Oscar Directors: Ford, John–Auteur, Vision, Genre, Individual Vs. Community

Research in Progress: Oct 18, 2021

John Ford as Auteur:

There is  a John Ford world with a distinctive look to it. He had a definite historical perspective ad unified vision of the world.

John Wayne is the quintessential hero; Maureen O’Hara the quintessential heroine

Ford Vs. Hawks: Individual Vs. Community

Leo Braudy has claimed that unlike Howard Hawks, to whom he is often compared, John Ford was a closed genre (Western especially) director.

Ford’s open space was a potential upon which he imposed his distinct vision.

Hawks explored the conventions of many genres in order to frame the elusive nature of his characters.

Visually, if Ford was defined by composition, Hawks was by movement.

Braudy underestimates actors in Ford’s universe, claiming that acting is generally irrelevant to his films.

The presence of actors is iconographic rather than ironic, viewed from the outside, not inside.

Though Ford relied on a stock company of actors, he treated characters typologically, rather than individually.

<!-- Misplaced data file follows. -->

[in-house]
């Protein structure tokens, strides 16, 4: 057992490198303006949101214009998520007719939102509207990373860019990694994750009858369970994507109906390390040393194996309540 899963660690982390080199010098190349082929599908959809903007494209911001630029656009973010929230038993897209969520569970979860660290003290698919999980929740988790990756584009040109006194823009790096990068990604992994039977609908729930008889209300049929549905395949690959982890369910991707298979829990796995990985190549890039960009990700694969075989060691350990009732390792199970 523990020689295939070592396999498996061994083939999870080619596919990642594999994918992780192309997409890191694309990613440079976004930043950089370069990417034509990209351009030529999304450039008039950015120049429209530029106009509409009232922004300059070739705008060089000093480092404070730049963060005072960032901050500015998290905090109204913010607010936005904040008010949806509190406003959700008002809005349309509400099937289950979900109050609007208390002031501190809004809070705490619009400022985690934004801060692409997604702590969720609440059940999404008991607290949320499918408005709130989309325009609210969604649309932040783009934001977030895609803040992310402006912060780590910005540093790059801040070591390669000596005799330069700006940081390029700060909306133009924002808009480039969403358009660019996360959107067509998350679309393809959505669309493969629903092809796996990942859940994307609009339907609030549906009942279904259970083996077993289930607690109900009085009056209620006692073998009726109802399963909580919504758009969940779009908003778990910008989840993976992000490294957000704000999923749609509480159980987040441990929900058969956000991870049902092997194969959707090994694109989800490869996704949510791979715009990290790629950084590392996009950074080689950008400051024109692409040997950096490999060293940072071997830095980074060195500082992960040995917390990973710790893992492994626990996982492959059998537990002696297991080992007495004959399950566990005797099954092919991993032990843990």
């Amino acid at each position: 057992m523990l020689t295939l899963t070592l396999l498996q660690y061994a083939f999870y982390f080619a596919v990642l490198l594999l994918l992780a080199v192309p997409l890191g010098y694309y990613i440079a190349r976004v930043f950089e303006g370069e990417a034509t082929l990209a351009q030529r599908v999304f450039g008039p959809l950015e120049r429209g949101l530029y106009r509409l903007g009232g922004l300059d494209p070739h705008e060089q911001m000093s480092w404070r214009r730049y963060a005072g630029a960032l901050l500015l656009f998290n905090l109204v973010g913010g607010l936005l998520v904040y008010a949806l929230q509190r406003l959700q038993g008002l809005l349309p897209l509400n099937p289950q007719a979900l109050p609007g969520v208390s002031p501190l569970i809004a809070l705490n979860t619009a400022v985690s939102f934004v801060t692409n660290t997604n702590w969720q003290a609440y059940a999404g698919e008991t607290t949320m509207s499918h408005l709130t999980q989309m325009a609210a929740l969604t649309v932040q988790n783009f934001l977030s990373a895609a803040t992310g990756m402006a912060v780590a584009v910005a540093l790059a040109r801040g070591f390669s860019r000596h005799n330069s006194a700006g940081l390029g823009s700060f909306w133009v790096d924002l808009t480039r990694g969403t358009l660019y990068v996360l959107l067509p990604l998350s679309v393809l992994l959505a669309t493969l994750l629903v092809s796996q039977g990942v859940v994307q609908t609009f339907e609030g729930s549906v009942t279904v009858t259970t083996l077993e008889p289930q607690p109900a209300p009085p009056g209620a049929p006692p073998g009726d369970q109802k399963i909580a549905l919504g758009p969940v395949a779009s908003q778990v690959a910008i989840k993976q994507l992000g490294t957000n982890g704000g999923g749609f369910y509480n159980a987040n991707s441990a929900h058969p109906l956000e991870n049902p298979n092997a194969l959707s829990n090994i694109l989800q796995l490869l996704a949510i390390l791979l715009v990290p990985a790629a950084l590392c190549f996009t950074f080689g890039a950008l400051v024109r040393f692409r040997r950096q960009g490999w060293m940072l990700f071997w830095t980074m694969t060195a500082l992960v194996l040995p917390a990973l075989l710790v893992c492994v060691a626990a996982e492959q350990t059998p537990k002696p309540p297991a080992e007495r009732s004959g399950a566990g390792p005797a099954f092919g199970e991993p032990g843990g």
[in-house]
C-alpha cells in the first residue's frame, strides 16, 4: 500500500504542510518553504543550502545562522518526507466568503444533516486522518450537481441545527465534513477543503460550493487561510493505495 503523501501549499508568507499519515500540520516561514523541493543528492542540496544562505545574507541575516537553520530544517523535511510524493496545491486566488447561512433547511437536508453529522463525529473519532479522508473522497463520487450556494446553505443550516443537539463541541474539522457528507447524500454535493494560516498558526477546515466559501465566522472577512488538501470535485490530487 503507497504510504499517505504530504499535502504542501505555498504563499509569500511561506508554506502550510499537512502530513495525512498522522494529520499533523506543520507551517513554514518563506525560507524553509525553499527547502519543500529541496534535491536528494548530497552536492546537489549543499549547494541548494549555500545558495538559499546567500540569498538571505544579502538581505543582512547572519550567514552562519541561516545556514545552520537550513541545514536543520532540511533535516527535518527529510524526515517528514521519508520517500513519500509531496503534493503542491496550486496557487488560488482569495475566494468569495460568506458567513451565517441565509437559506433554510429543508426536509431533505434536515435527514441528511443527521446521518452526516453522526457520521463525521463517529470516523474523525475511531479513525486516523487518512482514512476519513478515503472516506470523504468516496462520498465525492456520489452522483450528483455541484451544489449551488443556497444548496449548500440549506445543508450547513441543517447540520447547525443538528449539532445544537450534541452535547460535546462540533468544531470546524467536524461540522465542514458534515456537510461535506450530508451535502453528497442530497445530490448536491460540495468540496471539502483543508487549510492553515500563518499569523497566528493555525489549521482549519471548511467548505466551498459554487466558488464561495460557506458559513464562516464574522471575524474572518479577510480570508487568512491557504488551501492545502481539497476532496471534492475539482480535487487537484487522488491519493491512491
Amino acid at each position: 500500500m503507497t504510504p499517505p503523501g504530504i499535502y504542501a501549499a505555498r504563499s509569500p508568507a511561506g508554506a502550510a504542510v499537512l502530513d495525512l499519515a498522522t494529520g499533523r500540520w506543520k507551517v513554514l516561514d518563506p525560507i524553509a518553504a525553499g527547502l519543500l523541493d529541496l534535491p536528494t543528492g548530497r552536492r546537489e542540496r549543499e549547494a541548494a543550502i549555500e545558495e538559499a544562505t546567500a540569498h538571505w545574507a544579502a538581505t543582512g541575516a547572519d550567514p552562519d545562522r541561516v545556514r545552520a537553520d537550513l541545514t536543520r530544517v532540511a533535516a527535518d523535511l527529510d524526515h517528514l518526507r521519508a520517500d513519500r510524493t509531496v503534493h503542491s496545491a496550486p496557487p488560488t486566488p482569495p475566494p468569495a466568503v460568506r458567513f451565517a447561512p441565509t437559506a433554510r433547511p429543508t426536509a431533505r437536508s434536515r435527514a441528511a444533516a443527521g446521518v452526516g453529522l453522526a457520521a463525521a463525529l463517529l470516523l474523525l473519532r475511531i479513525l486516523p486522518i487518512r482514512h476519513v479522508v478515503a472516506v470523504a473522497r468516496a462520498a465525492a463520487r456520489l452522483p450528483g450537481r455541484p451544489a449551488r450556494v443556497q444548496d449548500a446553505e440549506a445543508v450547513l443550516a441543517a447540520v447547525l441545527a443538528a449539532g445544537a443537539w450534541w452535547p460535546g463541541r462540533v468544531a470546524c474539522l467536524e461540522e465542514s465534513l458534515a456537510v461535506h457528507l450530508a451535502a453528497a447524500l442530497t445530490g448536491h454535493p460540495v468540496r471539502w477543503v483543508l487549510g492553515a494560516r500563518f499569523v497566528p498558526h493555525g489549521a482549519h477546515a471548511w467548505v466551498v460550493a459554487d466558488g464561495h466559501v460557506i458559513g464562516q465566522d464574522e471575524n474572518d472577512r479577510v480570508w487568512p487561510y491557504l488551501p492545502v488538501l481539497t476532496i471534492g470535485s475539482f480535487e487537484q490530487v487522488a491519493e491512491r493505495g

Ford is more concerned with community and the role of individuals within them.

Ford’s communities are more designed to be contemplated as ideals than to be participated in.

He holds a more mythic view of West as Eden rather than a real world.

Ford, like other directors, was concerned with the issue of heroism.

For the hero as an individual, death is an absolute limit, which cannot be transcended. Death renders the life that precedes it meaningless and absurd.

How then can there be any meaningful individual action during life?

How can individual action have any value–be heroic–if it cannot have transcended value, because  of the absolutely devaluing limit of death?

Ford finds the answer to this question by placing the individual within community, within society, within history (American history).

Ford finds transcendent values in the historic vacation of America as a nation, namely, to bring civilization to a savage land, to make a garden out of wilderness.

But Ford also sees these values as problematic, and so he begins to question the movement of American history itself.

Career, Fame, Reputation:

In the late 1930s and early 1940s, John Ford’s fame reached a climax, with Stagecocah, The Long Voyage home, The Grapes of Wrath, How Green Was My Valley, all of which had been nominated for the Best Picture Oscar, and the latter actually won (competing with Citizen Kane, among other films).